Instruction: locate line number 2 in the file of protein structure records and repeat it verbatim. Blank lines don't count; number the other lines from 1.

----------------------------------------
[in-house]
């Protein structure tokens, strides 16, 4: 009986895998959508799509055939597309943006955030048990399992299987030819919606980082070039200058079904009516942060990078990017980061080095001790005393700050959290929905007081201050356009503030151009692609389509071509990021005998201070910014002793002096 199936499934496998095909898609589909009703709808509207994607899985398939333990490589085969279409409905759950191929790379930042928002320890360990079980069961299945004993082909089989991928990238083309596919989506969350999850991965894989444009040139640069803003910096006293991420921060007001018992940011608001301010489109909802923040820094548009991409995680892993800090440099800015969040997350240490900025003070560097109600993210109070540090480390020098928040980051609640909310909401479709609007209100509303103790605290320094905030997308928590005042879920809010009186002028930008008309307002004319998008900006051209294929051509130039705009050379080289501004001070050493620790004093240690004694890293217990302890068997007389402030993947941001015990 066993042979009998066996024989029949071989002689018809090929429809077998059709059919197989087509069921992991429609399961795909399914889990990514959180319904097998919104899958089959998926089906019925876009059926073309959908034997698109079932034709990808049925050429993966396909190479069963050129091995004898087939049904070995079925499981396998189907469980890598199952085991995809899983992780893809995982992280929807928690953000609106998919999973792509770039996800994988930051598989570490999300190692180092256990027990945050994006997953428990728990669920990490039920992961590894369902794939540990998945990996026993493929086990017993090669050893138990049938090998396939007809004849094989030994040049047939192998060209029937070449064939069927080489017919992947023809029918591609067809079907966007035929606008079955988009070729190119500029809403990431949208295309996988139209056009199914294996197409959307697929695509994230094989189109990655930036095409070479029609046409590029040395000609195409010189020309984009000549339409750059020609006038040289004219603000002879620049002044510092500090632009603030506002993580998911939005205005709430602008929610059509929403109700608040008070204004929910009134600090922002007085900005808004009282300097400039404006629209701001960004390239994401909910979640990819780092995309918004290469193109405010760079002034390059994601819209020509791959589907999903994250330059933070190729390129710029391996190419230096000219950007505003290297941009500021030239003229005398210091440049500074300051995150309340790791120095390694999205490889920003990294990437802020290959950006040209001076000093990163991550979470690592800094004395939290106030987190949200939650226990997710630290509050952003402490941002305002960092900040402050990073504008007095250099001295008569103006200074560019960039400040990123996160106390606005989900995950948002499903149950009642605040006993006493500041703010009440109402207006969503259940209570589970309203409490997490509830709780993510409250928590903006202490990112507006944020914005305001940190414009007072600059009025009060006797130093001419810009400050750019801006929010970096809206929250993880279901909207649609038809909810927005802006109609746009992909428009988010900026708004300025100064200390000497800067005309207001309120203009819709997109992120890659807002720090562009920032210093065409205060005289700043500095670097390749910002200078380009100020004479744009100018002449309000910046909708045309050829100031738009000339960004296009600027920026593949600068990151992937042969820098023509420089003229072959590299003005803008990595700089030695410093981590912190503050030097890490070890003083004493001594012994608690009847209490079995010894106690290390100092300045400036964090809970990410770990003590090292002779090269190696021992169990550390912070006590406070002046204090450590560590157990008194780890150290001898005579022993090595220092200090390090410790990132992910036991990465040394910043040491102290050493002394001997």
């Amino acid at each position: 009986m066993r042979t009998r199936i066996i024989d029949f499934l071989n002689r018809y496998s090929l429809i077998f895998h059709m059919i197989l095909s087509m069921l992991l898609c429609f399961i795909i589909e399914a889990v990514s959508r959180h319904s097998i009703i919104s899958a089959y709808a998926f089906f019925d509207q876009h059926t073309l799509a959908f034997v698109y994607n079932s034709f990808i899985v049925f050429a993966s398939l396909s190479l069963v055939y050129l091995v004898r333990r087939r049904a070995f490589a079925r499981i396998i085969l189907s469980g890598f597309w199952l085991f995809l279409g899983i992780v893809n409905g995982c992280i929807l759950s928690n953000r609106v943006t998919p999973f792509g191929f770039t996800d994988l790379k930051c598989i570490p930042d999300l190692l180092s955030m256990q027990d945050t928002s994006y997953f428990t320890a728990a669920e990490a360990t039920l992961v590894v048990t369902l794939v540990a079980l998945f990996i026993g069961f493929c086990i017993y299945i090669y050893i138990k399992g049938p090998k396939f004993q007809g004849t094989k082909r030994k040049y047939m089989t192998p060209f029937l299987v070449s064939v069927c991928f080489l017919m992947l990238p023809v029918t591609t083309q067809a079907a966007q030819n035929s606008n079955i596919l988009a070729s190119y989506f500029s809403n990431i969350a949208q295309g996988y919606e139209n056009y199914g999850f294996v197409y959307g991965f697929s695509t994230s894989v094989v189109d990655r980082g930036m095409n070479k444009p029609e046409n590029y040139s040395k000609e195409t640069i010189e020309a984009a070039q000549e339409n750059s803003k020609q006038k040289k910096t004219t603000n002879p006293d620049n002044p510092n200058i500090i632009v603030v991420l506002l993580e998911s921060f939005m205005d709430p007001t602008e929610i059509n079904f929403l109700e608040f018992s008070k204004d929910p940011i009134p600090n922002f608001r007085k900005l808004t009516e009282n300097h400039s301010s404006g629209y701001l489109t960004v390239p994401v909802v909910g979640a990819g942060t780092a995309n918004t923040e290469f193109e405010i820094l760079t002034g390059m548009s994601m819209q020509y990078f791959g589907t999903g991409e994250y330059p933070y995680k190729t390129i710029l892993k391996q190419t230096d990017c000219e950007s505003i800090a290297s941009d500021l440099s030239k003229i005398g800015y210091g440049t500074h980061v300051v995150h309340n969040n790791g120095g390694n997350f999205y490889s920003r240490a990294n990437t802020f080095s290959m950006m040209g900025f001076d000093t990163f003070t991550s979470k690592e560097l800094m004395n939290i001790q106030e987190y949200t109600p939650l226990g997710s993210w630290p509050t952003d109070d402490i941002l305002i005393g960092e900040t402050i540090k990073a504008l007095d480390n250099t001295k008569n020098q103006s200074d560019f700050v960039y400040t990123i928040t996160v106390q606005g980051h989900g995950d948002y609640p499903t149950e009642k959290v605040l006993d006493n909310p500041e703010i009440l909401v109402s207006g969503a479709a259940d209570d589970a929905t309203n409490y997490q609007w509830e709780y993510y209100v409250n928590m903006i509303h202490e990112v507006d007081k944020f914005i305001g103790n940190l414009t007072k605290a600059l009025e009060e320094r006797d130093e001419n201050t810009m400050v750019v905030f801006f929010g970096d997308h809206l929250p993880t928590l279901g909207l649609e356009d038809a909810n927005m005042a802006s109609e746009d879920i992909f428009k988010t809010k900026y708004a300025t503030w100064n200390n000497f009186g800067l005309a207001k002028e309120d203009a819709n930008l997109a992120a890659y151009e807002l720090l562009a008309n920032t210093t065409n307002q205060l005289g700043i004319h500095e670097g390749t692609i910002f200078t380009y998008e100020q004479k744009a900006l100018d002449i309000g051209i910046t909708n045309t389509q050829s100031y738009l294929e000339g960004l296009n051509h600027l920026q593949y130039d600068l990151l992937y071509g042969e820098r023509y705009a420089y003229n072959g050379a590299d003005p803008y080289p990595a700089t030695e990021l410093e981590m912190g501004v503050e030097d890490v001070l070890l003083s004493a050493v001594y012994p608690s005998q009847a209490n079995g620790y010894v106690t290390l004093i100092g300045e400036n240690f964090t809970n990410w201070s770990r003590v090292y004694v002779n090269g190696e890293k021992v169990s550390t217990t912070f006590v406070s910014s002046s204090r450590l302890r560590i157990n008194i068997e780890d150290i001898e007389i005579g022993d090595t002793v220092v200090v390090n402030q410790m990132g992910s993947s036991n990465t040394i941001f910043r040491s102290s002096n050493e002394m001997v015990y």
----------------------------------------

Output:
């Protein structure tokens, strides 16, 4: 009986895998959508799509055939597309943006955030048990399992299987030819919606980082070039200058079904009516942060990078990017980061080095001790005393700050959290929905007081201050356009503030151009692609389509071509990021005998201070910014002793002096 199936499934496998095909898609589909009703709808509207994607899985398939333990490589085969279409409905759950191929790379930042928002320890360990079980069961299945004993082909089989991928990238083309596919989506969350999850991965894989444009040139640069803003910096006293991420921060007001018992940011608001301010489109909802923040820094548009991409995680892993800090440099800015969040997350240490900025003070560097109600993210109070540090480390020098928040980051609640909310909401479709609007209100509303103790605290320094905030997308928590005042879920809010009186002028930008008309307002004319998008900006051209294929051509130039705009050379080289501004001070050493620790004093240690004694890293217990302890068997007389402030993947941001015990 066993042979009998066996024989029949071989002689018809090929429809077998059709059919197989087509069921992991429609399961795909399914889990990514959180319904097998919104899958089959998926089906019925876009059926073309959908034997698109079932034709990808049925050429993966396909190479069963050129091995004898087939049904070995079925499981396998189907469980890598199952085991995809899983992780893809995982992280929807928690953000609106998919999973792509770039996800994988930051598989570490999300190692180092256990027990945050994006997953428990728990669920990490039920992961590894369902794939540990998945990996026993493929086990017993090669050893138990049938090998396939007809004849094989030994040049047939192998060209029937070449064939069927080489017919992947023809029918591609067809079907966007035929606008079955988009070729190119500029809403990431949208295309996988139209056009199914294996197409959307697929695509994230094989189109990655930036095409070479029609046409590029040395000609195409010189020309984009000549339409750059020609006038040289004219603000002879620049002044510092500090632009603030506002993580998911939005205005709430602008929610059509929403109700608040008070204004929910009134600090922002007085900005808004009282300097400039404006629209701001960004390239994401909910979640990819780092995309918004290469193109405010760079002034390059994601819209020509791959589907999903994250330059933070190729390129710029391996190419230096000219950007505003290297941009500021030239003229005398210091440049500074300051995150309340790791120095390694999205490889920003990294990437802020290959950006040209001076000093990163991550979470690592800094004395939290106030987190949200939650226990997710630290509050952003402490941002305002960092900040402050990073504008007095250099001295008569103006200074560019960039400040990123996160106390606005989900995950948002499903149950009642605040006993006493500041703010009440109402207006969503259940209570589970309203409490997490509830709780993510409250928590903006202490990112507006944020914005305001940190414009007072600059009025009060006797130093001419810009400050750019801006929010970096809206929250993880279901909207649609038809909810927005802006109609746009992909428009988010900026708004300025100064200390000497800067005309207001309120203009819709997109992120890659807002720090562009920032210093065409205060005289700043500095670097390749910002200078380009100020004479744009100018002449309000910046909708045309050829100031738009000339960004296009600027920026593949600068990151992937042969820098023509420089003229072959590299003005803008990595700089030695410093981590912190503050030097890490070890003083004493001594012994608690009847209490079995010894106690290390100092300045400036964090809970990410770990003590090292002779090269190696021992169990550390912070006590406070002046204090450590560590157990008194780890150290001898005579022993090595220092200090390090410790990132992910036991990465040394910043040491102290050493002394001997």